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J Neurosci. 2015 Sep 30;35(39):13300-10. doi: 10.1523/JNEUROSCI.1065-15.2015.

Sleep Regulates Incubation of Cocaine Craving.

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Departments of Psychiatry and.
Neuroscience, University of Pittsburgh, Pittsburgh, Pennsylvania 15219.
Departments of Psychiatry and Neuroscience, University of Pittsburgh, Pittsburgh, Pennsylvania 15219
Departments of Psychiatry and


After withdrawal from cocaine, chronic cocaine users often experience persistent reduction in total sleep time, which is accompanied by increased sleep fragmentation resembling chronic insomnia. This and other sleep abnormalities have long been speculated to foster relapse and further drug addiction, but direct evidence is lacking. Here, we report that after prolonged withdrawal from cocaine self-administration, rats exhibited persistent reduction in nonrapid-eye-movement (NREM) and rapid-eye-movement (REM) sleep, as well as increased sleep fragmentation. In an attempt to improve sleep after cocaine withdrawal, we applied chronic sleep restriction to the rats during their active (dark) phase of the day, which selectively decreased the fragmentation of REM sleep during their inactive (light) phase without changing NREM or the total amount of daily sleep. Animals with improved REM sleep exhibited decreased incubation of cocaine craving, a phenomenon depicting the progressive intensification of cocaine seeking after withdrawal. In contrast, experimentally increasing sleep fragmentation after cocaine self-administration expedited the development of incubation of cocaine craving. Incubation of cocaine craving is partially mediated by progressive accumulation of calcium-permeable AMPA receptors (CP-AMPARs) in the nucleus accumbens (NAc). After withdrawal from cocaine, animals with improved REM sleep exhibited reduced accumulation of CP-AMPARs in the NAc, whereas increasing sleep fragmentation accelerated NAc CP-AMPAR accumulation. These results reveal a potential molecular substrate that can be engaged by sleep to regulate cocaine craving and relapse, and demonstrate sleep-based therapeutic opportunities for cocaine addiction. Significance statement: Sleep abnormalities are common symptoms in chronic drug users long after drug withdrawal. These withdrawal-associated sleep symptoms, particularly reduction in total sleep time and deteriorating sleep quality, have been speculated to foster relapse and further drug addiction, but direct evidence is lacking. Here we show in rats that the sleep pattern was persistently changed long after withdrawal from cocaine self-administration, and demonstrate that sleep interventions can bidirectionally regulate cocaine craving and seeking after withdrawal. We further demonstrate that glutamatergic synapses in the nucleus accumbens are potential neuronal targets for sleep intervention to influence cocaine craving after withdrawal. These results provide a strong rationale supporting sleep-based therapies for cocaine addiction.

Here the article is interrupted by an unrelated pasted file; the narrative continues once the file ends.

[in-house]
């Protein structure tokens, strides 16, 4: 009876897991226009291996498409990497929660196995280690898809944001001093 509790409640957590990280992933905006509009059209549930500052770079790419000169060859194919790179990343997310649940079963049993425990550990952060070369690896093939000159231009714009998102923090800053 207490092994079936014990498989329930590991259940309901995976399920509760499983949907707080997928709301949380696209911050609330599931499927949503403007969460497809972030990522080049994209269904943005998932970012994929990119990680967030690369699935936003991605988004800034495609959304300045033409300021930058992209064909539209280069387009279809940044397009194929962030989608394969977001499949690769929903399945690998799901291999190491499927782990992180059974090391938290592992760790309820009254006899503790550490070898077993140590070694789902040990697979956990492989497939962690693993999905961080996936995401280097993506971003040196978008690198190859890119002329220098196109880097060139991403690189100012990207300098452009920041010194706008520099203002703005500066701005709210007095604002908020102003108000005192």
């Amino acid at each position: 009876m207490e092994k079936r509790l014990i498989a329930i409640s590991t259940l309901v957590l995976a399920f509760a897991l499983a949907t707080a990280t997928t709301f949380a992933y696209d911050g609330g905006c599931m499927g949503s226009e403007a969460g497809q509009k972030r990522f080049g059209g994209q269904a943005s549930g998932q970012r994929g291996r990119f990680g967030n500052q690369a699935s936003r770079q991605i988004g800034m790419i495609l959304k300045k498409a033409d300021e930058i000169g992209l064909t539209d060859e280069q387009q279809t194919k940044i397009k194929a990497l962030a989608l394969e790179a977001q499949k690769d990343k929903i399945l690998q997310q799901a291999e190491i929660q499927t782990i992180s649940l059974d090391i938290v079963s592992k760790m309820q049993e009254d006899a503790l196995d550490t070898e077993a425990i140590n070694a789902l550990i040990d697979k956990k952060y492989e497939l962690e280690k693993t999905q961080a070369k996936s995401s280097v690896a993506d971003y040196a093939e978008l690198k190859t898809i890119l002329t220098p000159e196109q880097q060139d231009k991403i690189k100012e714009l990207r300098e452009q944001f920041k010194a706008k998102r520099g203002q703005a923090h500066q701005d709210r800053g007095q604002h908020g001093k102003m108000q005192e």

AMPA; EEG; REM sleep; addiction; cocaine; craving

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